Income inequality is ‘brake on growth’, Oxfam chief warns Davos France 24, Winnie Byanyima (22/1/15)
Davos dilemma: Can the 1% cure income inequality? Yahoo Finance, Lizzie O’Leary and Shawna Ohm (21/1/15)
Richest 1% ‘Will Own Half The World’s Wealth By 2016′ ITN on YouTube, Sarah Kerr (19/1/15)
The Price of Inequality BBC Radio 4, Robert Peston (3/2/15 and 10/2/15)

Articles
Richest 1% will own more than all the rest by 2016 Oxfam blogs, Jon Slater (19/1/15)
Global tax system can cut inequality The Scotsman, Jamie Livingstone (23/1/15)
A new framework for a new age Financial Times, Tony Elumelu (23/1/15)
The global elite in Davos must give the world a pay rise New Statesman, Frances O’Grady (22/1/15)
New Oxfam report says half of global wealth held by the 1% The Guardian, Larry Elliott and Ed Pilkington (19/1/15)
Davos is starting to get it – inequality is the root cause of stagnation The Guardian, Larry Elliott (25/1/15)
Inequality isn’t inevitable, it’s engineered. That’s how the 1% have taken over The Guardian, Suzanne Moore (19/1/15)
Why extreme inequality hurts the rich BBC News, Robert Peston (19/1/15)
Eurozone stimulus ‘reinforces inequality’, warns Soros BBC News, Joe Miller (22/1/15)
Hot topic for the 1 percent at Davos: Inequality CNBC, Lawrence Delevingne (21/1/15)
Global inequality: The wrong yardstick The Economist (24/1/15)
A Richer World (a compendium of articles) BBC News (27/1/15)

Data
OECD Income Distribution Database: Gini, poverty, income, Methods and Concepts OECD
The effects of taxes and benefits on household income ONS

Questions

  1. Why has inequality increased in most countries in recent years?
  2. For what reasons might it be difficult to measure the distribution of wealth?
  3. Which gives a better indication of differences in living standards: the distribution of wealth or the distribution of income?
  4. Discuss the benefits and costs of using the tax system to redistribute (a) income and (b) wealth from rich to poor
  5. Go through each of the seven policies advocated by Oxfam and consider how practical they are and what possible objections to them might be raised by political leaders.
  6. Why is tax avoidance/tax evasion by multinational companies difficult to tackle?
  7. Does universal access to education provide the key to reducing income inequality within and between countries?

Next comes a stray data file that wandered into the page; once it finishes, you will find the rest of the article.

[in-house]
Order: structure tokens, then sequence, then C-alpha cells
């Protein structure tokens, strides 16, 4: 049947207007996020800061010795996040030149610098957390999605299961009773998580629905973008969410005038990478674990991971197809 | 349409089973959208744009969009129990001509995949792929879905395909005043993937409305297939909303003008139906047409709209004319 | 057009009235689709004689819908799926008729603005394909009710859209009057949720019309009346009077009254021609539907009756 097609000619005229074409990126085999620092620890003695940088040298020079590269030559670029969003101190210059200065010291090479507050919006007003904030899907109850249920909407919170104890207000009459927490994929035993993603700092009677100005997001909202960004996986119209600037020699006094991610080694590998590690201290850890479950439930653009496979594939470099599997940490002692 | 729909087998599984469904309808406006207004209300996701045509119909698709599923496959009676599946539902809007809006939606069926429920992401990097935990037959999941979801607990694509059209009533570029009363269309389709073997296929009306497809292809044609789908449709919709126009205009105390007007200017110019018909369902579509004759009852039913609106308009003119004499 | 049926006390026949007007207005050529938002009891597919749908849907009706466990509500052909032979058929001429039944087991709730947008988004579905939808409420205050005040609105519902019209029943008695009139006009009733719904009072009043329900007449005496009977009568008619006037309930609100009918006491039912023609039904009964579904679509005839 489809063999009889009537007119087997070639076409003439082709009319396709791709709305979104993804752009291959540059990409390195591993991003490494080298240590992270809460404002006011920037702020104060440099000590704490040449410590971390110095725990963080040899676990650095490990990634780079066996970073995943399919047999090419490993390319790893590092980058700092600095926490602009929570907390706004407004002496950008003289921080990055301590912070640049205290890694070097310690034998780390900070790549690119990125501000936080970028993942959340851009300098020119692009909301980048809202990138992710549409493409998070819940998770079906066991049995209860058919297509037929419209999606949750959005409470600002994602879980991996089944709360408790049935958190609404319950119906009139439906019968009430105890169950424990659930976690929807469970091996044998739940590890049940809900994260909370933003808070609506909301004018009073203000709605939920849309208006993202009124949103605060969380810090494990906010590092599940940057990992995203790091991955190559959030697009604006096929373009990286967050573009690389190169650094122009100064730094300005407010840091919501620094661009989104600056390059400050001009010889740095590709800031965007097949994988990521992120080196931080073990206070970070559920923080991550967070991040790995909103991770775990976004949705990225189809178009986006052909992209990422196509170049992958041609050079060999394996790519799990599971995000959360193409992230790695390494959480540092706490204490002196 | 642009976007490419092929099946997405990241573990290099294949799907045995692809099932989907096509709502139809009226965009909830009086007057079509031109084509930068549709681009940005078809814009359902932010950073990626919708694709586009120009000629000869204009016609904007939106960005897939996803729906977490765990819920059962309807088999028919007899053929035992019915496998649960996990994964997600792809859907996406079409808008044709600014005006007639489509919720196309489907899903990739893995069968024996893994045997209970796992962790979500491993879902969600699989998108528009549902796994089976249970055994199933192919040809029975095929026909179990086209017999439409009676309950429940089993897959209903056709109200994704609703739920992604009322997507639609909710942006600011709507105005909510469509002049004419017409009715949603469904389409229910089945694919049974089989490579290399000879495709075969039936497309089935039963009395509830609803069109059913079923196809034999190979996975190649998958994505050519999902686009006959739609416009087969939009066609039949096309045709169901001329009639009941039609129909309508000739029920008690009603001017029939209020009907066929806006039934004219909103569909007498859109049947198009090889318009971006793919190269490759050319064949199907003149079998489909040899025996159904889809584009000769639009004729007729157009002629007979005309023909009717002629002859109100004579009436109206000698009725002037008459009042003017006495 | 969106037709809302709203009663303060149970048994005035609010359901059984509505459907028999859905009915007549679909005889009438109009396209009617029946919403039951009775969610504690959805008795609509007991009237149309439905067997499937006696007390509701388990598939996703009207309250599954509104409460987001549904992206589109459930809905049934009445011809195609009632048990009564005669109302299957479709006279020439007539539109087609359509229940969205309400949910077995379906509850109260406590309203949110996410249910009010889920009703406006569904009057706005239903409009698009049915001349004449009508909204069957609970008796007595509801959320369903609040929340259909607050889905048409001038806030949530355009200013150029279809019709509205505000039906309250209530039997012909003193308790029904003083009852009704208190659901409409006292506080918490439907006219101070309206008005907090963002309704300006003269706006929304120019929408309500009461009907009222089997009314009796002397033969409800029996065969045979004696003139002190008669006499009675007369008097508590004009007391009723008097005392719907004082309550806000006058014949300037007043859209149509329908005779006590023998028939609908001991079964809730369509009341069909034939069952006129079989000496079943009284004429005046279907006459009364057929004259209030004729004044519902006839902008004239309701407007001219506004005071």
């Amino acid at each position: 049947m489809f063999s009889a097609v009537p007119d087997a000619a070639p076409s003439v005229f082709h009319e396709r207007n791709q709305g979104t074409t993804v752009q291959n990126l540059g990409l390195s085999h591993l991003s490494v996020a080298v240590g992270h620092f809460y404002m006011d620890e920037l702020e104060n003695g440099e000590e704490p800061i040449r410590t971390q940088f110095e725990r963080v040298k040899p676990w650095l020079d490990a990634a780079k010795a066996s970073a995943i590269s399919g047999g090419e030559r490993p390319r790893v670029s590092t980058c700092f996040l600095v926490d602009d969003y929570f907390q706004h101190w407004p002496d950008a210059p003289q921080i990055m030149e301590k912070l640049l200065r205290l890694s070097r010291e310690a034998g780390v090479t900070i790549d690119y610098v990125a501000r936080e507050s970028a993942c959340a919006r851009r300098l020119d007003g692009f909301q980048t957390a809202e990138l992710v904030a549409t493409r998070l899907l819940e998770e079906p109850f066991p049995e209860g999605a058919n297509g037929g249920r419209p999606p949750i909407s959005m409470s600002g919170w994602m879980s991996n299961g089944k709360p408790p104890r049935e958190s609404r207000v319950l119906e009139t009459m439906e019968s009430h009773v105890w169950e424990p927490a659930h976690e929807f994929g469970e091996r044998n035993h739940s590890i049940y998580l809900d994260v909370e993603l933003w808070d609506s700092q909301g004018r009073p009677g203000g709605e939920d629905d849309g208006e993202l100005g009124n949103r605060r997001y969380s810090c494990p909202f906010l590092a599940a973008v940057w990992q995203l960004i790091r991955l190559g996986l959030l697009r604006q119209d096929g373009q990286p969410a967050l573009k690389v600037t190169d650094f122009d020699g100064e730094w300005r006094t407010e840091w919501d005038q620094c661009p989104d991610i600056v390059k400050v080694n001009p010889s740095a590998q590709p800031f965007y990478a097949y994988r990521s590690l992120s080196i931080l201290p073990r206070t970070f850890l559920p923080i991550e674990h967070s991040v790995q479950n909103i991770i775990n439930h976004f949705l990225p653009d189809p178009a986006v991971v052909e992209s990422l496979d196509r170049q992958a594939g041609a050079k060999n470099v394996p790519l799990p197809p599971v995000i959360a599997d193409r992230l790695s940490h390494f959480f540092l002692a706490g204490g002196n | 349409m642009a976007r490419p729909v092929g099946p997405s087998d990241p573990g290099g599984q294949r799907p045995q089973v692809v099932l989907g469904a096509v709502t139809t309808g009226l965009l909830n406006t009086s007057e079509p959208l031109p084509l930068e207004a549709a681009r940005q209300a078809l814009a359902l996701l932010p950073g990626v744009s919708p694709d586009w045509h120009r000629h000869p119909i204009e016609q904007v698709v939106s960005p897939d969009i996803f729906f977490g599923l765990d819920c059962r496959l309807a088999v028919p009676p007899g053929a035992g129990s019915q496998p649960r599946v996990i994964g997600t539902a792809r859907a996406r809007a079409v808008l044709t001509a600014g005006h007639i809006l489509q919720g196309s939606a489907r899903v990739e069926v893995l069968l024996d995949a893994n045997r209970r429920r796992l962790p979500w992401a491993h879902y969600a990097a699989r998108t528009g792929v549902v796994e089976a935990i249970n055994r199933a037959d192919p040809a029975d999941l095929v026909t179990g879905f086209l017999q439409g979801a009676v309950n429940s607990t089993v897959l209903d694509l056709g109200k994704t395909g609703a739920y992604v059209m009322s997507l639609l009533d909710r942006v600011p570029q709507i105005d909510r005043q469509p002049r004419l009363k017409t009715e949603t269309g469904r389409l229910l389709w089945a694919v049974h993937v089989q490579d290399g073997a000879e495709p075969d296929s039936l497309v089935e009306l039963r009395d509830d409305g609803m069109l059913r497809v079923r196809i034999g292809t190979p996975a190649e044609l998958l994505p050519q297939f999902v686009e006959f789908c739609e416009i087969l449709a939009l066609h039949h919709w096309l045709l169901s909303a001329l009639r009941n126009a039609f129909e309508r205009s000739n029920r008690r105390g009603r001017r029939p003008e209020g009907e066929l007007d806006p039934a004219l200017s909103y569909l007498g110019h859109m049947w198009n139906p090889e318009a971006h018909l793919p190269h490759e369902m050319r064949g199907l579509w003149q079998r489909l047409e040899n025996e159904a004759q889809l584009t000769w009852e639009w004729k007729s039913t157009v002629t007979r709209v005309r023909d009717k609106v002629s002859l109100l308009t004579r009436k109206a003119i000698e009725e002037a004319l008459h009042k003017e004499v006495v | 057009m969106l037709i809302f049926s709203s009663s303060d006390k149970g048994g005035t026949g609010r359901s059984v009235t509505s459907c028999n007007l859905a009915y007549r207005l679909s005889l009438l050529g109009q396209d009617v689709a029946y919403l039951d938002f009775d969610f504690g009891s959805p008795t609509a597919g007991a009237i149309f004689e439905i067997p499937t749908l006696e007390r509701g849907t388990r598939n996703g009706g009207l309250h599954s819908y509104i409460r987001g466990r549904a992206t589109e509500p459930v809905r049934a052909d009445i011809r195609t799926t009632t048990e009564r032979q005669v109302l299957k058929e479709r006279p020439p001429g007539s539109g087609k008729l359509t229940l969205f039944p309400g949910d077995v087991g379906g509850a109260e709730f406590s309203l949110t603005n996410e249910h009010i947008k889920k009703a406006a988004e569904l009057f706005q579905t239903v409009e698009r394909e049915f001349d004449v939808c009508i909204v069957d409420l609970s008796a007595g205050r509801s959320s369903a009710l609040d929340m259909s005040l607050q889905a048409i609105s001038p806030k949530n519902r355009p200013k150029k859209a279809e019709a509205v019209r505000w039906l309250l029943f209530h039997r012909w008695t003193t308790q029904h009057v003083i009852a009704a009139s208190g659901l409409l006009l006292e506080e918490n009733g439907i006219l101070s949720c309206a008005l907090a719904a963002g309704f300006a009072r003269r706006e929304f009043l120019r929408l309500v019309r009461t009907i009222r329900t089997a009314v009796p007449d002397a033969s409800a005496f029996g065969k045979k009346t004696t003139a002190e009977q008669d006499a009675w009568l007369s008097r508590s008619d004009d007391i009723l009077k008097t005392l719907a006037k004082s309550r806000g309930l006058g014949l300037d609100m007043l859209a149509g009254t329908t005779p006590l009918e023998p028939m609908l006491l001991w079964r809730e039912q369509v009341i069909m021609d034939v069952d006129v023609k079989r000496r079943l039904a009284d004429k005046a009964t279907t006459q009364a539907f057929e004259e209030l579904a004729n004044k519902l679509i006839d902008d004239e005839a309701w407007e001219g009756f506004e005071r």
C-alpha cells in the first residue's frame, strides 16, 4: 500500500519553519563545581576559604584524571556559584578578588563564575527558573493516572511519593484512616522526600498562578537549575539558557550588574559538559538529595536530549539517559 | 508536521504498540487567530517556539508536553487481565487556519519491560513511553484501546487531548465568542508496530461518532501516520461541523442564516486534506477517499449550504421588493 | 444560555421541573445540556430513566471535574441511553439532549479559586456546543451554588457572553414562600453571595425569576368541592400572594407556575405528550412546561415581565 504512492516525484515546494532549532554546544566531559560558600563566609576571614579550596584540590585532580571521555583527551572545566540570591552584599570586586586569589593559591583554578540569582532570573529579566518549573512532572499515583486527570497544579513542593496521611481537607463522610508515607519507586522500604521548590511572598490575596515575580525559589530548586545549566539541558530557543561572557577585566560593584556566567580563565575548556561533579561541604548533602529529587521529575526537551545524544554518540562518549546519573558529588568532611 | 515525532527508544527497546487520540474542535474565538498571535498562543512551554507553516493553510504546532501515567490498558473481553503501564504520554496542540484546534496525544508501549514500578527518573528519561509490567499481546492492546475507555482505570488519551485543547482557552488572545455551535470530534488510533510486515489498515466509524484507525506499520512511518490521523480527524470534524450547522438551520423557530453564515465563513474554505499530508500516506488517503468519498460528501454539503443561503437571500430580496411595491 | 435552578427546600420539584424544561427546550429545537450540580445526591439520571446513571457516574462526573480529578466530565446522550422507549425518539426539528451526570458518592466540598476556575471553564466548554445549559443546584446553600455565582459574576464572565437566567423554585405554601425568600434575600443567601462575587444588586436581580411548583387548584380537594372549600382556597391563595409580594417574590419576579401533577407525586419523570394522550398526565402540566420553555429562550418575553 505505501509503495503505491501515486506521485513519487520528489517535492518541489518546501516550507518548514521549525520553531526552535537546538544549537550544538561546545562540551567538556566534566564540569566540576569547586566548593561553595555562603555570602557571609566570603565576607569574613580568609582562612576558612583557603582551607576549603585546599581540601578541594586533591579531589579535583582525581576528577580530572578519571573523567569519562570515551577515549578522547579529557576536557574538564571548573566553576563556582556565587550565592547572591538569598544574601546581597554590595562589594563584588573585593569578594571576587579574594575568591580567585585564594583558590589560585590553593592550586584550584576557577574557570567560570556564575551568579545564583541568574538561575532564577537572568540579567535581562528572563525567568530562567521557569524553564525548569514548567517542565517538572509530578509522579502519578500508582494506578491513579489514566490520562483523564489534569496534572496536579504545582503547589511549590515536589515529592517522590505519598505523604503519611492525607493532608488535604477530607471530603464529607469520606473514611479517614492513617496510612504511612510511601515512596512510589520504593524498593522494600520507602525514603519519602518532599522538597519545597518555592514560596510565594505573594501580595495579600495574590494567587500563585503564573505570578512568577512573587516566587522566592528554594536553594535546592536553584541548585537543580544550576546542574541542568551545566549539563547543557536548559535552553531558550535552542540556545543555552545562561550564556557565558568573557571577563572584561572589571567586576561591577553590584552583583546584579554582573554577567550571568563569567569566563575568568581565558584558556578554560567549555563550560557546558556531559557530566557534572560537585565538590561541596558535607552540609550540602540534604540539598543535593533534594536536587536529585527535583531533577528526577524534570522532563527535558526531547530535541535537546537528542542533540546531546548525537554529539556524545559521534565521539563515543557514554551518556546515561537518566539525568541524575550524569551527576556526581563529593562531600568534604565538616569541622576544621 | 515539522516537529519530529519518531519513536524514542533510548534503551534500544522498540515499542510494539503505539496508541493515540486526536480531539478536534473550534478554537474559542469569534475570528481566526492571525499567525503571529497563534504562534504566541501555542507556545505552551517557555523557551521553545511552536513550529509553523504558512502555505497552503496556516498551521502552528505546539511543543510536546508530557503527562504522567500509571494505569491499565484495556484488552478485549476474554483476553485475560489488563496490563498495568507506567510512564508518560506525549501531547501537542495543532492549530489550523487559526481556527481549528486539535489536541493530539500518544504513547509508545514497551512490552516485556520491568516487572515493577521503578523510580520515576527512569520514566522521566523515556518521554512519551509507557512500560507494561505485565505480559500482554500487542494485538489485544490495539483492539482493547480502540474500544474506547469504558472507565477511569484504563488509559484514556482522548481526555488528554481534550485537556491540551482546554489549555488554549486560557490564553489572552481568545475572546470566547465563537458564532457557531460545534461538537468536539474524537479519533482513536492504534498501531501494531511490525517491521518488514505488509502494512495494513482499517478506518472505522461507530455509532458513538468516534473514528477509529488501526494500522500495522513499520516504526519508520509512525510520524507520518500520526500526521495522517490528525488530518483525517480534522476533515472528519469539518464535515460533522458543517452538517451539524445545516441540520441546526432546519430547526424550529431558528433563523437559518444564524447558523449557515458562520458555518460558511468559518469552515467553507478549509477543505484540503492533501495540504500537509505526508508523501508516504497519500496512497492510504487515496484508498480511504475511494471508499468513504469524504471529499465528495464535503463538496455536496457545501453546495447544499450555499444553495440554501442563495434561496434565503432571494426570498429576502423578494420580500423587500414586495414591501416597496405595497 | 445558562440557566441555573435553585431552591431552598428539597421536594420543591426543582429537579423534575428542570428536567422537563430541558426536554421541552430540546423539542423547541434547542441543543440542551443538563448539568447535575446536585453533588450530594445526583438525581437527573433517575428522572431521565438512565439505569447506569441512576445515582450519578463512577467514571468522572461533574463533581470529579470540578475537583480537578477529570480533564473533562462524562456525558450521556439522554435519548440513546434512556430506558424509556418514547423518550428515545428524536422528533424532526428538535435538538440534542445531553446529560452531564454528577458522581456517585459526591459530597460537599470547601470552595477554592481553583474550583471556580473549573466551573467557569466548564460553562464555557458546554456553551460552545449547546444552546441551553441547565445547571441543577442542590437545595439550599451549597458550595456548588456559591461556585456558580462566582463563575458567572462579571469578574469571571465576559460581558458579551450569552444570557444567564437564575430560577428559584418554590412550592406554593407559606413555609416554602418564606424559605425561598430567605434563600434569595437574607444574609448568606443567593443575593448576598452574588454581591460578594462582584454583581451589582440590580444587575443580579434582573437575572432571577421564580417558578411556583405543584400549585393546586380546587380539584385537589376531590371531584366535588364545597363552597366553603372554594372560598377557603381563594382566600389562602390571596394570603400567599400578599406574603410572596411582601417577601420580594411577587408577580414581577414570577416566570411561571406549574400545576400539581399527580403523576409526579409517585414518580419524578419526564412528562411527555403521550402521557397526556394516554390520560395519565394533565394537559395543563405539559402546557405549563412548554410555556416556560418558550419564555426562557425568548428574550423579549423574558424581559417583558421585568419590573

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Inequality and economic growth

What is the relationship between the degree of inequality in a country and the rate of economic growth? The traditional answer is that there is a trade off between the two. Increasing the rewards to those who are more productive or who invest encourages a growth in productivity and capital investment, which, in turn, leads to faster economic growth. Redistribution from the rich to the poor, by contrast, is argued to reduce incentives by reducing the rewards from harder work, education, training and investment. Risk taking, it is claimed, is discouraged.

Recent evidence from the OECD and the IMF, however, suggests that when income inequality rises, economic growth falls. Inequality has grown massively in many countries, with average incomes at the top of the distribution seeing particular gains, while many at the bottom have experienced actual declines in real incomes or, at best, little or no growth. This growth in inequality can be seen in a rise in countries’ Gini coefficients. The OECD average Gini coefficient rose from 0.29 in the mid-1980s to 0.32 in 2011/12. This, claims the OECD, has led to a loss in economic growth of around 0.35 percentage points per year.

But why should a rise in inequality lead to lower economic growth? According to the OECD, the main reason is that inequality reduces the development of skills of the lower income groups and reduces social mobility.

By hindering human capital accumulation, income inequality undermines education opportunities for disadvantaged individuals, lowering social mobility and hampering skills development.

The lower educational attainment applies both to the length and quality of education: people from poorer backgrounds on average leave school or college earlier and with lower qualifications.

But if greater inequality generally results in lower economic growth, will a redistribution from rich to poor necessarily result in faster economic growth? According to the OECD:

Anti-poverty programmes will not be enough. Not only cash transfers but also increasing access to public services, such as high-quality education, training and healthcare, constitute long-term social investment to create greater equality of opportunities in the long run.